Sam Carlisle, founder of Augustus Hare ties shines some light on his refined neckware
Article by Rupert Watkins
A self-confessed tie fanatic, Sam Carlisle founded Augustus Hare in 2012. Having dabbled in tie design throughout his time at university, Sam was keen to combine the very best of English traditions – innate elegance with a sense of the interesting and the stylishly eccentric. Tapping into both the return to formality in men’s fashion and the current high desirability of the “Made in England” idea, the bulk of Sam’s turnover is in wholesale. Currently Fortnum & Mason, Selfridges, Swaine Adeney and Susannah Hall tailors in Clerkenwell stock Augustus Hare in London. There are also two concessions in the US and outlets in Edinburgh and Cambridge. The company’s online presence is somewhat more recent, but this is an area that is of increasing importance for the brand.
The range spans from knitted ties through to heavy, printed madder silk ties. Sam has four types of printed tie: printed wool challis, 36 ounce twill, 36 ounce madder and, set to be introduced this season, a 40 ounce madder silk. This writer is a huge fan of madder silk ties, and it is always pleasing to see a company deal in what is now becoming a rarity. These ties and pocket squares are absolutely top notch and, retailing at £89, are a complete steal. The printed and woven silk ties come in an array of stylish and slightly quirky designs.
Despite the fashion move towards narrower ties, Augustus Hare ones are eight centimetres wide (traditionally English ties are 8 ½ centimetres across) so they remain conservative in proportion, if not always in pattern. The biggest area of growth has been in the firm’s knitted ties. These have grown continuously over the past couple of years and currently account for 60 per cent of Augustus Hare’s sales.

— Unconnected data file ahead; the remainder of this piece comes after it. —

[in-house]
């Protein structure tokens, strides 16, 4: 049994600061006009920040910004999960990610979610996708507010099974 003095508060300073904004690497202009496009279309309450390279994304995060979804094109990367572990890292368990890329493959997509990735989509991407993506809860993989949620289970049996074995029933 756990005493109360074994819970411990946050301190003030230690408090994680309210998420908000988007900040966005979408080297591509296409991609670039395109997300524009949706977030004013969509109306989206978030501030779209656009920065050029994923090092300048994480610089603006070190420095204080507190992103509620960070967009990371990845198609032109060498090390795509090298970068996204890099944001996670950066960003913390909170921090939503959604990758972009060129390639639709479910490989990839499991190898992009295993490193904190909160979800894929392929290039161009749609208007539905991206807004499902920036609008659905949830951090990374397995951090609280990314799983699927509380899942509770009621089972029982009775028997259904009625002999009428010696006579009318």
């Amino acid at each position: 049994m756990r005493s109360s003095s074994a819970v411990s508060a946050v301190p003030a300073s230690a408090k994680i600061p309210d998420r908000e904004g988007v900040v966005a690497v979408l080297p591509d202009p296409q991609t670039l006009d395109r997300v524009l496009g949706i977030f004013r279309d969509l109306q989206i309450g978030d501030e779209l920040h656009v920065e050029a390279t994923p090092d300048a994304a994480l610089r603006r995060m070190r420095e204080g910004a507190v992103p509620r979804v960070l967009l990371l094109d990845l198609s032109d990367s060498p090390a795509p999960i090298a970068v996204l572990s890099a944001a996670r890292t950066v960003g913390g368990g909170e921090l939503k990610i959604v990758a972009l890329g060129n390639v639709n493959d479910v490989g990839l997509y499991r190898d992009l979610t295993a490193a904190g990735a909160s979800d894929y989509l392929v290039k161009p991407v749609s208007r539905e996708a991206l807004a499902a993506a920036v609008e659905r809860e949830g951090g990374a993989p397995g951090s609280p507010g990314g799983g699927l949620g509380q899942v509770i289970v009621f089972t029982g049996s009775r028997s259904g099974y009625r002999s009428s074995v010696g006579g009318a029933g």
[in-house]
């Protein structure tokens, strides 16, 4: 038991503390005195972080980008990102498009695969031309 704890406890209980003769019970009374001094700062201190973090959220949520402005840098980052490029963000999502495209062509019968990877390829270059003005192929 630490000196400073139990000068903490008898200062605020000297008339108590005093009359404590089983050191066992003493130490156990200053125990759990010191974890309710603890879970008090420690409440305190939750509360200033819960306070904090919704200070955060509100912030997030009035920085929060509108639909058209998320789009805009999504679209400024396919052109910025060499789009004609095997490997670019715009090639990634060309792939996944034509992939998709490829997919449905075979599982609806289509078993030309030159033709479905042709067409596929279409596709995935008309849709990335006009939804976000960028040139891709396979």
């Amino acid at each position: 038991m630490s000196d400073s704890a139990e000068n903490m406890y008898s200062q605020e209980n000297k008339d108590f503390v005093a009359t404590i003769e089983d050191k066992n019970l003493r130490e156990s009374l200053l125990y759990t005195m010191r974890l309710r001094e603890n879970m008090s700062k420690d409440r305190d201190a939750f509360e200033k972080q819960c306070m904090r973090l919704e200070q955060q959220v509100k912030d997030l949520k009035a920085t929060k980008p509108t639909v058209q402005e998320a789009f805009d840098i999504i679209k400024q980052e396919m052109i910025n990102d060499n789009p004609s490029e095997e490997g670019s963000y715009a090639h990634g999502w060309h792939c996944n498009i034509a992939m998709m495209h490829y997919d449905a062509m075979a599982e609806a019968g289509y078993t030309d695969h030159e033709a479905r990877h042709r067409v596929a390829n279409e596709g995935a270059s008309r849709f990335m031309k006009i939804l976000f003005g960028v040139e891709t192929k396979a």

In an era when ties have perhaps have lost some of their sartorial and social significance, Sam finds his new customers tend to be in their late 30s. Thanks to changing fashions, Sam sees many of his customers buying for use as “social ties” – for dinner parties, cocktail dos and the like. He notes that this is especially prevalent in feedback from US and European customers with their preppy and bella figura sartorial traditions respectively. It is an evolving trend in this country: with the tie still conservatively linked to the workplace here, many senior professionals still turn to Hermès or Ferragamo for their business neckwear and are still only tentatively wearing them as smart casual attire. Sam also feels that many men still do not give the tie the attention and financial outlay it deserves, too often buying in bulk for narrow work purposes.
From the very beginning, Augustus Hare ties have been produced at the Stephen Walters factory in Sudbury, Suffolk. A ninth generation-run firm dating back to the 1720s, it is one of a couple in the small country town that bestrides English silk manufacturing. For their printed silks, the brand uses a small factory in Macclesfield which, again, has a pedigree stretching back to the 18th Century. The ties are all finished in London.
Although Augustus Hare focuses on ties and pocket squares, the brand has branched out carefully into other gentlemen’s accessories. A small range of cufflinks has been available online since last year. It was through word of that they sourced a silversmiths, and the resulting cufflinks are excellent. Traditionally oval in shape with tasteful yet distinctive enamel designs, they are hall-marked sterling silver and, at approximately £225, are affordable yet also a worthwhile moderately indulgent investment.
Working off this well-formed collection, Sam plans to consolidate and organically grow his core product range, and is currently pursuing a collaboration with Fortnum& Mason.
Augustus Hare ties certainly dare to cheekily, nattily and subversively buck prevailing trends, and Riddle certainly recommends the sartorially inquisitive to head in its direction.